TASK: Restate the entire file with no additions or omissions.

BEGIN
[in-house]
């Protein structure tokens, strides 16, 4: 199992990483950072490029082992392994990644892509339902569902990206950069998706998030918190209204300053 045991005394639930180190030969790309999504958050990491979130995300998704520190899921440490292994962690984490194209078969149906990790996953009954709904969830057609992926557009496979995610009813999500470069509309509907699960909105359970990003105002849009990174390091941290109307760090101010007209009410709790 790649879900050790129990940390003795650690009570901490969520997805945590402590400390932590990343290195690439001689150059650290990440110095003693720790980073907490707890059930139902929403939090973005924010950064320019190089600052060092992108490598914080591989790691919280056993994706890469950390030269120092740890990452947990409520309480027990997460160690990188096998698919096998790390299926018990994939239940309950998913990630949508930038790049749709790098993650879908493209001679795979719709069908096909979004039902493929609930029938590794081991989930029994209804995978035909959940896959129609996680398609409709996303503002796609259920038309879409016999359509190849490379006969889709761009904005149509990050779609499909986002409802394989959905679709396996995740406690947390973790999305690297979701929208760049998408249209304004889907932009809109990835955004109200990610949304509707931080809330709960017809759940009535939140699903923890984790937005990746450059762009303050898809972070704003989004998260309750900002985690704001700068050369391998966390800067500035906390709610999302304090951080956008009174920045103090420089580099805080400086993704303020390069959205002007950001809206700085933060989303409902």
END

[in-house]
């Protein structure tokens, strides 16, 4: 199992990483950072490029082992392994990644892509339902569902990206950069998706998030918190209204300053 045991005394639930180190030969790309999504958050990491979130995300998704520190899921440490292994962690984490194209078969149906990790996953009954709904969830057609992926557009496979995610009813999500470069509309509907699960909105359970990003105002849009990174390091941290109307760090101010007209009410709790 790649879900050790129990940390003795650690009570901490969520997805945590402590400390932590990343290195690439001689150059650290990440110095003693720790980073907490707890059930139902929403939090973005924010950064320019190089600052060092992108490598914080591989790691919280056993994706890469950390030269120092740890990452947990409520309480027990997460160690990188096998698919096998790390299926018990994939239940309950998913990630949508930038790049749709790098993650879908493209001679795979719709069908096909979004039902493929609930029938590794081991989930029994209804995978035909959940896959129609996680398609409709996303503002796609259920038309879409016999359509190849490379006969889709761009904005149509990050779609499909986002409802394989959905679709396996995740406690947390973790999305690297979701929208760049998408249209304004889907932009809109990835955004109200990610949304509707931080809330709960017809759940009535939140699903923890984790937005990746450059762009303050898809972070704003989004998260309750900002985690704001700068050369391998966390800067500035906390709610999302304090951080956008009174920045103090420089580099805080400086993704303020390069959205002007950001809206700085933060989303409902």